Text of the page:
Black Friday

Black Friday

Black Friday

Can you believe that ‘Black Friday’ has rolled round again? Yes, it’s that time of year again when bargain hunters hit the shops hard and go crazy online – just in time for Christmas. The annual shopping event has become somewhat of a tradition here in the UK after it was popularised in the US in the 1980s.

Thanksgiving is always the fourth Thursday in November – and Black Friday follows after that. The saying goes that ‘When cutlery has been put down after Thanksgiving Meals, minds turn to Black Friday Deals!’ ‘Black Friday’ is often thought of as the first day of the holiday shopping season. For this reason, retailers offer big reductions, sales and deals in order to entice shoppers.

But where does the name come from? Well, there is some history to it…

Amazingly, the first-ever ‘Black Friday’ happened in 1869 when railway businessman, James Fisk and his pal, Jay Gould, the great financier, tried to monopolise the gold market with a conspiracy theory. This led to a complete financial panic and the ultimate collapse of the market. Fast forward 60 years and another stock market crash occurred on ‘Black Tuesday’ - 29th October 1929, leading to the Great Depression. In this sense, the word ‘black’ has long been used as an adjective, preceding days of the week, to mark the onset of times of economic stress.

So why is Black Friday called Black Friday then, I hear you ask? Well, there is no definite answer for this but there are some popular ideas for the name. On Black Friday, retailers rake in huge profits and therefore have ‘black ink’ on their balance sheets as opposed to ‘being in the red’. Sales surge so much on this day – it is believed that retailers could spend the entire year at a loss but come Black Friday, retailers are ‘in the black’.

Another school of thought is that police and bus drivers in Philadelphia coined the phrase in the 1960s due to excess traffic on the Friday after Thanksgiving. Hordes of people would flock to the city post-festival. Shoppers looking for a bargain and football fans arriving to watch the annual Army-Navy football match on the Saturday would be responsible for this excess traffic. Long jams would cause extended delays – particularly frustrating for the police and drivers working 12-hour shifts stuck in their vehicles.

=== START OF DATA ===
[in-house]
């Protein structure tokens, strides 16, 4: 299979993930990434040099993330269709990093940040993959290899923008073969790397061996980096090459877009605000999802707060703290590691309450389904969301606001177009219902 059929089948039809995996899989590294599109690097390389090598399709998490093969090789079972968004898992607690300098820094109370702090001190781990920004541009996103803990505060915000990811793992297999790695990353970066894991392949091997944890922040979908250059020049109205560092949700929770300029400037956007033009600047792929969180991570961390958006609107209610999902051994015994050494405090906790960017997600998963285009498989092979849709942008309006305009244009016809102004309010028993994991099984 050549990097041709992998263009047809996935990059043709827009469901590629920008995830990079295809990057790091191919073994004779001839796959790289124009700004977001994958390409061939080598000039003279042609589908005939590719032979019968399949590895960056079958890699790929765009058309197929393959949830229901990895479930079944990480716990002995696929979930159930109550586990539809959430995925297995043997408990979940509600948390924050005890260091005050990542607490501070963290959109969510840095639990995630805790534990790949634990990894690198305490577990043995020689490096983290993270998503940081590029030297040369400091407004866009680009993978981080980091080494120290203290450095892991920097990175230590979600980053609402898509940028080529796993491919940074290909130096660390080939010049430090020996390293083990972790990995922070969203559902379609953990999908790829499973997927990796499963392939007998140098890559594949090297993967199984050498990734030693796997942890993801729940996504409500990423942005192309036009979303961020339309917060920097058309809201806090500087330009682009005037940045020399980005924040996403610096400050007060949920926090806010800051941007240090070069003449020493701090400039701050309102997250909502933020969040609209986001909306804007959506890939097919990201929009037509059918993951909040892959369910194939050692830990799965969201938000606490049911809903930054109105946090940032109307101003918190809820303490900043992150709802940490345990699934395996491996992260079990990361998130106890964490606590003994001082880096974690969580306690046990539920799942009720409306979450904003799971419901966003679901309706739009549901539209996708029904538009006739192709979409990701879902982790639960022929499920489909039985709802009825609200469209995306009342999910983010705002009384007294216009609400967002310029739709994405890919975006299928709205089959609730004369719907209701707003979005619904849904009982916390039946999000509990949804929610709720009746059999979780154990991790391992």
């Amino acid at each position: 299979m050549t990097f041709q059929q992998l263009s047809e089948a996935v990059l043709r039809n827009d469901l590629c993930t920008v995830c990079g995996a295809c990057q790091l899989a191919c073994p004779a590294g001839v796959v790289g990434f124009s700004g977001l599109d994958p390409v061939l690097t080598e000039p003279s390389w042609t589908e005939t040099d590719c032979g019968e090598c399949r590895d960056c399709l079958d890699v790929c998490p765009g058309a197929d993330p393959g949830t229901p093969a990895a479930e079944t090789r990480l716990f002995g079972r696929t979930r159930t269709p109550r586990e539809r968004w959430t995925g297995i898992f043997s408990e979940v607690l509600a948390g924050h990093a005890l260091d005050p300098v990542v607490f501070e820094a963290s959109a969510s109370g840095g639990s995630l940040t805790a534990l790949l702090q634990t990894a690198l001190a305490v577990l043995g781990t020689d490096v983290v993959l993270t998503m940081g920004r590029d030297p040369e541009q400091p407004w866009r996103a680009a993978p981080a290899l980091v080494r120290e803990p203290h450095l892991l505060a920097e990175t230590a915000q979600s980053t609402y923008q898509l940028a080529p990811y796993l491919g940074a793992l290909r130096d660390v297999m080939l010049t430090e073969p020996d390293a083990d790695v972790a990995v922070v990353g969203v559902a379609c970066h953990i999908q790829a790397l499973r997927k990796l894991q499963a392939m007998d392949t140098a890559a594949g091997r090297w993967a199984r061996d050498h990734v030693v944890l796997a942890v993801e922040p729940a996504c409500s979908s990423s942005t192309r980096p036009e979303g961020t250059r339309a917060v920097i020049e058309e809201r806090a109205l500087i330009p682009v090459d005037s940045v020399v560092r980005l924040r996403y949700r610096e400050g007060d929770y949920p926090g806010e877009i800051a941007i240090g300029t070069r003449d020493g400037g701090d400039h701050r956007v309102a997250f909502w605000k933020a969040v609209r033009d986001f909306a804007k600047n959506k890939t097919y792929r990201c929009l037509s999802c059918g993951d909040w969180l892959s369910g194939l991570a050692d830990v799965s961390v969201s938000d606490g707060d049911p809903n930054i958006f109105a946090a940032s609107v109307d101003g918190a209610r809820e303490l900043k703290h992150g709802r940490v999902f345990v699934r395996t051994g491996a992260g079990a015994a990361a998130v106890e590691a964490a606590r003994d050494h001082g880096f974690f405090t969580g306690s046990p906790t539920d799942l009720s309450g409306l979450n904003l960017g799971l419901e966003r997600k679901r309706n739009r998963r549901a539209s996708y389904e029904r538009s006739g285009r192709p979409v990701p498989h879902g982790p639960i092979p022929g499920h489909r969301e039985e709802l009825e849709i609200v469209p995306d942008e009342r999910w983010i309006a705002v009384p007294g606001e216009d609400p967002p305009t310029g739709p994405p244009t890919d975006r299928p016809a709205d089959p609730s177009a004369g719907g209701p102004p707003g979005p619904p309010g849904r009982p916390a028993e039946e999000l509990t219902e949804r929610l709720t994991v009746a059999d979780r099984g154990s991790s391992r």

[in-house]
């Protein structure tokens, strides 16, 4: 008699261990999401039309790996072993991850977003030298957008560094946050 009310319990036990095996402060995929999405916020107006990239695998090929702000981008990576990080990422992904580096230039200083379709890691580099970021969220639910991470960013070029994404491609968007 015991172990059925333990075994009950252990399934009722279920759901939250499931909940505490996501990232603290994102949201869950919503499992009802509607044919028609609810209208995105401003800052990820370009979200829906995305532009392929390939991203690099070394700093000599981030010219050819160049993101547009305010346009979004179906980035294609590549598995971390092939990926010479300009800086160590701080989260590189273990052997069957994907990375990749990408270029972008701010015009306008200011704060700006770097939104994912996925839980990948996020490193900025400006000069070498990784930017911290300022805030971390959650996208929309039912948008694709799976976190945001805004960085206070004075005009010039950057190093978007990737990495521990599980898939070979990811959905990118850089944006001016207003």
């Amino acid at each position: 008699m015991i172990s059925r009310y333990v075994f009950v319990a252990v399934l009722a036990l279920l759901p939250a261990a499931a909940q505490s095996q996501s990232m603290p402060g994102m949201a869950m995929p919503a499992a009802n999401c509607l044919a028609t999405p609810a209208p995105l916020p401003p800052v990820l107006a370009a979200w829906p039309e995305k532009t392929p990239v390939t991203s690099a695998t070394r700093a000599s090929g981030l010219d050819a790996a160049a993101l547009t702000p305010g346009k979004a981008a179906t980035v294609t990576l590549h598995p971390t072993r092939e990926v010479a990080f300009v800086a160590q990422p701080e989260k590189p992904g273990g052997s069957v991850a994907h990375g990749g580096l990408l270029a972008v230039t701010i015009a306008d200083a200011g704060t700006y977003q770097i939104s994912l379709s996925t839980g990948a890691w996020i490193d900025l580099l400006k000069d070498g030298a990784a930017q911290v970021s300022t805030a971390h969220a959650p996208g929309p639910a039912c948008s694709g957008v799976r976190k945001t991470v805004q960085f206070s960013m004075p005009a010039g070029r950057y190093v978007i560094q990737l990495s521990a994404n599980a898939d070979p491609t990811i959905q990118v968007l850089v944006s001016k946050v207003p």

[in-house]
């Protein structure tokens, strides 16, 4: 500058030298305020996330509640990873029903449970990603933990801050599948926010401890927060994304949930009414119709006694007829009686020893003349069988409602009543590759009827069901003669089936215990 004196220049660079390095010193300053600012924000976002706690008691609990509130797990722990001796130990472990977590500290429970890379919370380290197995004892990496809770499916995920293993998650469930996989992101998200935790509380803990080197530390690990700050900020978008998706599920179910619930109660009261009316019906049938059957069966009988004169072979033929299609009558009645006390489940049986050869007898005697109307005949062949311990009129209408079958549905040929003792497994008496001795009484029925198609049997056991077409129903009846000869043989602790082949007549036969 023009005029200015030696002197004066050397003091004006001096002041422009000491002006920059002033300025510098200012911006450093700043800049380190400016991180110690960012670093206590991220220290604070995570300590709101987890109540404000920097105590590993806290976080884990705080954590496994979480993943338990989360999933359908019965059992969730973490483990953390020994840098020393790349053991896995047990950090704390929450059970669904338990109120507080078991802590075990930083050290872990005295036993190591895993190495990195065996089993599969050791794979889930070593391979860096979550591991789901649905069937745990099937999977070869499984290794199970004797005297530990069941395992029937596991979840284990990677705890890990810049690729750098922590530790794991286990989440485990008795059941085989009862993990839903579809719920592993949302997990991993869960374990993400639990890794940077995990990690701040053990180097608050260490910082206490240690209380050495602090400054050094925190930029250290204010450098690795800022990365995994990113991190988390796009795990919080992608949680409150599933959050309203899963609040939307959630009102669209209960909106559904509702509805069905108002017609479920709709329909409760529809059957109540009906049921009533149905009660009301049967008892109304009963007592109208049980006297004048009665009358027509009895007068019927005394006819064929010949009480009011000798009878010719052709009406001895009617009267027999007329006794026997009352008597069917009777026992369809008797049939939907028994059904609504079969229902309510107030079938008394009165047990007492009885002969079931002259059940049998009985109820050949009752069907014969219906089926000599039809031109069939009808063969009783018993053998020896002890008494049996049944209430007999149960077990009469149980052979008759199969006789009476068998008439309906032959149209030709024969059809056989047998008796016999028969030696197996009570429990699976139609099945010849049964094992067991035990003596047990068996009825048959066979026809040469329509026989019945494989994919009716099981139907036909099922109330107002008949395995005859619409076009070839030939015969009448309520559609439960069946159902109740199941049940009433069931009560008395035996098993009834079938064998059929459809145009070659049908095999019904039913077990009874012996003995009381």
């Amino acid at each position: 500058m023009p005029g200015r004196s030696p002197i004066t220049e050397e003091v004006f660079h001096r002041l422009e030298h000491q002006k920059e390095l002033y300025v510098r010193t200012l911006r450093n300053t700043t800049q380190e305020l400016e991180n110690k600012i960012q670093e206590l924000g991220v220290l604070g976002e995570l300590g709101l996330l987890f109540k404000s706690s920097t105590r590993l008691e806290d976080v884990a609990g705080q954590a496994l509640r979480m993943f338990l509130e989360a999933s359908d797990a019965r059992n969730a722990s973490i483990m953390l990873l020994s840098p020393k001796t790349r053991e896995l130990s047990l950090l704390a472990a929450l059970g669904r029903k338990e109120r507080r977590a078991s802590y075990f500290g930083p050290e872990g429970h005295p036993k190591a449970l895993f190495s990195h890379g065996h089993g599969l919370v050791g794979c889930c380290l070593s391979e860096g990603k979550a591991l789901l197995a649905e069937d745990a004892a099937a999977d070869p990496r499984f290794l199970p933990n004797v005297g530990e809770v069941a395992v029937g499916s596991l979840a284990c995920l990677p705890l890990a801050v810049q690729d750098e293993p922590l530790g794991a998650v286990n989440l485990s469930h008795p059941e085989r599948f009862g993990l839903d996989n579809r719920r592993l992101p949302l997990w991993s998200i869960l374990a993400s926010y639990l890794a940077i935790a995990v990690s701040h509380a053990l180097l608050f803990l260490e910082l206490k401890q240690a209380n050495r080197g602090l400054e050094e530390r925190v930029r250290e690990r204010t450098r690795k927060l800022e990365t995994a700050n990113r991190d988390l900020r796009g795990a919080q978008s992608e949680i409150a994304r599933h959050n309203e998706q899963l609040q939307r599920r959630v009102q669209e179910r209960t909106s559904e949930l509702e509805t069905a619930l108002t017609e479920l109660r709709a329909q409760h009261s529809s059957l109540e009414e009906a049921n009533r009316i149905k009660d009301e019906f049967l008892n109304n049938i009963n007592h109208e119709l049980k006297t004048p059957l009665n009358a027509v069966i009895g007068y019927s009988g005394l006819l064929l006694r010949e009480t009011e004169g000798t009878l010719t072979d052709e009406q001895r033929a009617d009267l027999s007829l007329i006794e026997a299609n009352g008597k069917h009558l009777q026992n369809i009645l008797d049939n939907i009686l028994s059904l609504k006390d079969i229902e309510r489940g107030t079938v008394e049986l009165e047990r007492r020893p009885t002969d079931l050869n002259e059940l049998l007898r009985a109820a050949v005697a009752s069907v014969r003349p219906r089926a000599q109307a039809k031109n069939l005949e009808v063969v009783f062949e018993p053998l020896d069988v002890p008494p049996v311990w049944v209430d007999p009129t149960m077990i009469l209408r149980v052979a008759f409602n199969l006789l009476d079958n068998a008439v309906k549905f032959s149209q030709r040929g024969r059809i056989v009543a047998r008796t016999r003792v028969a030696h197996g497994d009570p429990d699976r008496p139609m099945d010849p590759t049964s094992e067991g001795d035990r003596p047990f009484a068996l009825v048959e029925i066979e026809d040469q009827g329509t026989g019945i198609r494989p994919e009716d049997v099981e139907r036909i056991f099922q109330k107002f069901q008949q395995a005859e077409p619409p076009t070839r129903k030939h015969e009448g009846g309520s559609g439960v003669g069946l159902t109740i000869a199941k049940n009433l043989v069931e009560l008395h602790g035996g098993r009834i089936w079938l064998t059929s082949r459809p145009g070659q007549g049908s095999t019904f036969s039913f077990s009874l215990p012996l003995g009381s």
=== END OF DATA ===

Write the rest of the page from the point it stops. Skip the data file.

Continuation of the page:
Similarly, in 1951, the famous journal ‘Factory Management and Maintenance’ brought the name to prominence too. This was nothing to do with shoppers and traffic though. They used the phrase to refer to the problem of factory workers falsely calling in sick the day after Thanksgiving in order to extend their weekend. Reduced workers meant reduced turnover in factories hence the need to call it ‘Black Friday’. In this sense, the word ‘black’ again refers to being ‘marked by disaster or misfortune’.

Generally, most people agree that Philadelphia is responsible for the phrase ‘Black Friday’ which later swept across America. By the 1980s, the retail event of the year was extremely common and long-awaited in readiness for Christmas. A public relations company later tried to put a positive spin on the shopping bonanza by calling it ‘Big Friday’ but the expression never took off.

So, whilst the phrase Black Friday was coined over one hundred years ago, its meaning to refer to profits and losses (aka in the black or in the red) came about only in the 1980s. This was around 20 years after in the term ‘Black Friday’ was actually in regular use.

So, there you have it – a little history of Black Friday. We hope you enjoy the busiest shopping day of the year and getting reading for the festive season. Don’t forget that ‘Small Business Saturday’ (the day from buying from small businesses 😊), ‘Cyber Monday’ and ‘Giving Tuesday’ are also now used in the retail industry. Thus, giving us all lots of unofficial holidays to look forward to! It’s beginning to look a lot like Christmas…

 

We have some wonderful Black Friday offers, please follow this link to our special Black Friday priced fleece footmuffs!

 

BLACK FRIDAY SALE – Naturally Sheepskins

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